Same sex marriage ban clears first procedural vote in House

This is an archived article and the information in the article may be outdated. Please look at the time stamp on the story to see when it was last updated.

One day after a House committee moved forward with Indiana’s controversial same-sex marriage amendment, the issue came before the entire House for a procedural vote Thursday, with some Democrats trying to block the committee’s report from being filed in the House.

Speaker Brian Bosma, R-Indianapolis, moved the issue to the House Elections committee this week after the resolution had stalled in the House Judiciary committee, where its passage was not assured.

“Essentially, what we’ve had happen here is an attempt to establish a precedent of handing out mulligans, where if you get stuck in a sand trap, you just get a mulligan and a do over,” said State Rep. Matt Pierce, D-Bloomington.

The attempt to block the committee report failed by a wide margin, mostly along partly lines. But already, several Republicans have indicated they won’t vote ‘yes’ when the issue comes to a final vote in the House, perhaps as soon as next Tuesday.

“I do not support this resolution and I’m going to vote against it,” said State Rep. Jerry Torr, R-Carmel, one of nine Republicans on the Judiciary committee, which heard several hours of testimony but did not take a vote.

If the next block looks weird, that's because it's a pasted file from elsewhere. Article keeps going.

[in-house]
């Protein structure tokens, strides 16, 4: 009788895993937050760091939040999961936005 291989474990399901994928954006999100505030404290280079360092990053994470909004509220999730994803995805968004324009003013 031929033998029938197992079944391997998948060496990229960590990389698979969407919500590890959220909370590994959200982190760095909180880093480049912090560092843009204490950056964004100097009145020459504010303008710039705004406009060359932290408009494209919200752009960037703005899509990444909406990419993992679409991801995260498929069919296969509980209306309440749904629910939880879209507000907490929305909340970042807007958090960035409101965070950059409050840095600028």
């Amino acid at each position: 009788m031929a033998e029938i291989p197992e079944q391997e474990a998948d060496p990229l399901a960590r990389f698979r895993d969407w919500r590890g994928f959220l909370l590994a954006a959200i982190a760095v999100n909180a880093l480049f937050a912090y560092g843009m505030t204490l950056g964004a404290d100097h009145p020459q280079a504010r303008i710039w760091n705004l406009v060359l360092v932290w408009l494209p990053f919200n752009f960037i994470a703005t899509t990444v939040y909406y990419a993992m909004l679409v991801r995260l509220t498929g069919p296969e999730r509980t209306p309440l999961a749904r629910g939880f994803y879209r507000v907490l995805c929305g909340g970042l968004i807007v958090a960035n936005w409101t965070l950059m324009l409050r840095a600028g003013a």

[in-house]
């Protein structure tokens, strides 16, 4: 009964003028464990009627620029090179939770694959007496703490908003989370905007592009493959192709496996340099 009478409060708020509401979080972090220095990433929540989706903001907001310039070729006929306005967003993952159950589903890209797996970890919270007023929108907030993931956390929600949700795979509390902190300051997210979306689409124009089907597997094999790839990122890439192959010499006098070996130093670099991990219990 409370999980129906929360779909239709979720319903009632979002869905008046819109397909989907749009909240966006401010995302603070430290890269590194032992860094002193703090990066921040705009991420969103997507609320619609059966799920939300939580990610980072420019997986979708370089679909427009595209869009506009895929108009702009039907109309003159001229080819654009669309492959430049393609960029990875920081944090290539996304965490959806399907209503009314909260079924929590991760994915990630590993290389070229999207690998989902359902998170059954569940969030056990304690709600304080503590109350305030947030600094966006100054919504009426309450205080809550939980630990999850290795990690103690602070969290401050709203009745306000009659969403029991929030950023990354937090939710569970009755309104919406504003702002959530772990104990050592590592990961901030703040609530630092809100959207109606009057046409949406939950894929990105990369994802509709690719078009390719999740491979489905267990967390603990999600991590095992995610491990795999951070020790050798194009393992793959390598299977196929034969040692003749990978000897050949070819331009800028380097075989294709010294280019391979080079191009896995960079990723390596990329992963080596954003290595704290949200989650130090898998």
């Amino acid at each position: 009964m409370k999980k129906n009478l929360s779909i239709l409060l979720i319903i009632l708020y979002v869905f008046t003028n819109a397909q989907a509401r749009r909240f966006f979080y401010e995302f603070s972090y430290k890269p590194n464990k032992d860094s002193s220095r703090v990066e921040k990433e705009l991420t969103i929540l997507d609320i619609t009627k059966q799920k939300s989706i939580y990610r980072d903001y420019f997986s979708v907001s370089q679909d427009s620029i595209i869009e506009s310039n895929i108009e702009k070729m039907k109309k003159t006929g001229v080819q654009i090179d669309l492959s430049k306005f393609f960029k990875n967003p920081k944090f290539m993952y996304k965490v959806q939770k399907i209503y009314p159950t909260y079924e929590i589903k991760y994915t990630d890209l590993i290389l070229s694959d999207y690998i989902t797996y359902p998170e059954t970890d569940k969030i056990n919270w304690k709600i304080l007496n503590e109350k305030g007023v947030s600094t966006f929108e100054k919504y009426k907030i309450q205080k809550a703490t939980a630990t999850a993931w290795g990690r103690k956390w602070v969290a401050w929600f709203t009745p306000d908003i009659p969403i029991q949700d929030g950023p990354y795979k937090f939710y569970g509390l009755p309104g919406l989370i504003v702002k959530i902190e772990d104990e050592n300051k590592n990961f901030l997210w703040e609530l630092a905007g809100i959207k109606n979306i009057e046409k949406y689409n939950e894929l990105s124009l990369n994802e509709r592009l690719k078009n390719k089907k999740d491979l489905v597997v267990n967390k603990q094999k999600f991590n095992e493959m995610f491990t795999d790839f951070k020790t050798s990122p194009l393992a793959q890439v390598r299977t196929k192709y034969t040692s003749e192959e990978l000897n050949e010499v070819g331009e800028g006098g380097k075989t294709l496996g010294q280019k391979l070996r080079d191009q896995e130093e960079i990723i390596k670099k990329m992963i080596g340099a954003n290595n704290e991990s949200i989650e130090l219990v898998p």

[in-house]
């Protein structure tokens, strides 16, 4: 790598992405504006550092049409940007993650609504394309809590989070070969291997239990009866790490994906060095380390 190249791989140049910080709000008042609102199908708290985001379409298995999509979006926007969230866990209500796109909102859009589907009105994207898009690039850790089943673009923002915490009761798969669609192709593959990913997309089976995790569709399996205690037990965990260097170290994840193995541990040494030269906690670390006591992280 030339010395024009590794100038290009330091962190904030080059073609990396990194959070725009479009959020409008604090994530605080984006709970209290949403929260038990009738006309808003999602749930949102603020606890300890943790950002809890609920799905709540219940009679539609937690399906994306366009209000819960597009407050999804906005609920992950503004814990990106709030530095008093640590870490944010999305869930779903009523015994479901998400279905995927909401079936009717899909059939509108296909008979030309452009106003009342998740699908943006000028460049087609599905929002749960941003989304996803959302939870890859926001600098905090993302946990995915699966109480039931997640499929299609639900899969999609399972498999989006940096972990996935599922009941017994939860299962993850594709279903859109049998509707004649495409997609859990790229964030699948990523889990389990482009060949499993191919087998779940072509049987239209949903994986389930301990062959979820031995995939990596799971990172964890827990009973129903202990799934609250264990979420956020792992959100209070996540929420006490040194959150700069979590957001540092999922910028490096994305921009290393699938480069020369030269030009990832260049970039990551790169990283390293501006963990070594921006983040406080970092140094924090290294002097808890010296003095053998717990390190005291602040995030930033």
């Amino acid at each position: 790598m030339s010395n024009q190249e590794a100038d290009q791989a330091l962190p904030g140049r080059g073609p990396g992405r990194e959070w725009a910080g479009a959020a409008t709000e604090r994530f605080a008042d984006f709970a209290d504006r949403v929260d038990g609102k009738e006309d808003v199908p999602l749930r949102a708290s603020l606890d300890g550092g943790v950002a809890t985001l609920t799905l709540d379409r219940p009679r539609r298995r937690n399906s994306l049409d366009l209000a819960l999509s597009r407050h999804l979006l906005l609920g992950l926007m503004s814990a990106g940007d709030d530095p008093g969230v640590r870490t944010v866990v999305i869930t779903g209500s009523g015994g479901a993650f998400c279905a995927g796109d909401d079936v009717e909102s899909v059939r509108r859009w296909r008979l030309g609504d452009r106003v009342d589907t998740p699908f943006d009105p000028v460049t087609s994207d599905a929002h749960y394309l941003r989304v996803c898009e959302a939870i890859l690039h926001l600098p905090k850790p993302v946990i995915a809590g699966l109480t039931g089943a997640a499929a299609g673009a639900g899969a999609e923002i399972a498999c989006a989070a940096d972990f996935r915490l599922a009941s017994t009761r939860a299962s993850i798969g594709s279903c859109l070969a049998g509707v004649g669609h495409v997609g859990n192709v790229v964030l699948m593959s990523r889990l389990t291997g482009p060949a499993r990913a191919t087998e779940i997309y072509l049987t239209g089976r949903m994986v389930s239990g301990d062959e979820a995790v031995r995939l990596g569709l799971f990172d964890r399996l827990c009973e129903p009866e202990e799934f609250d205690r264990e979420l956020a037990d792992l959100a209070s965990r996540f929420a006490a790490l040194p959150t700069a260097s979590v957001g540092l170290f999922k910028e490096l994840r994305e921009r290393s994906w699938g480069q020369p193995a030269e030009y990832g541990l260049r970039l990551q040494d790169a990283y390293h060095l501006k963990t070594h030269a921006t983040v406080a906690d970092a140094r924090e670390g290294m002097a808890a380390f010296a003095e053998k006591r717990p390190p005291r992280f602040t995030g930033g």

Bosma said Judiciary committee chair Greg Steuerwald, R-Danville, asked him to move the bill elsewhere, out of a concern the bill might not pass the committee.

“We had one person who wasn’t going to say what their vote was, and that’s why the chairman asked me to move the bill,” Bosma said Thursday.

HJR3 opponents were quick to criticize the Speaker’s actions.

“I’m somewhat amused by the option of ‘let’s let the people decide’,” said Rep. Kreg Battles, D-Vincennes. “In the seven years I’ve been here, there’s been lots of times we could have let the people decide and we didn’t.”

“I’m a little bit angry about that, but there’s nothing we can do,” said Annette Gross, a HJR3 Opponent. “We can just be here to support equality.”

Emotions were high as crowds gathered in the House Chambers balcony and outside. An HJR3 opponent was escorted out by Indiana State Police officers after giving a thumbs down during testimony.

The constitutional amendment was authored by Rep. Eric Turner, R-Cicero. Turner’s resolution had been filed last session as HJR6, but was set aside.

The resolution would have to pass the legislature this session to be placed on November’s statewide ballot.

Notice: you are using an outdated browser. Microsoft does not recommend using IE as your default browser. Some features on this website, like video and images, might not work properly. For the best experience, please upgrade your browser.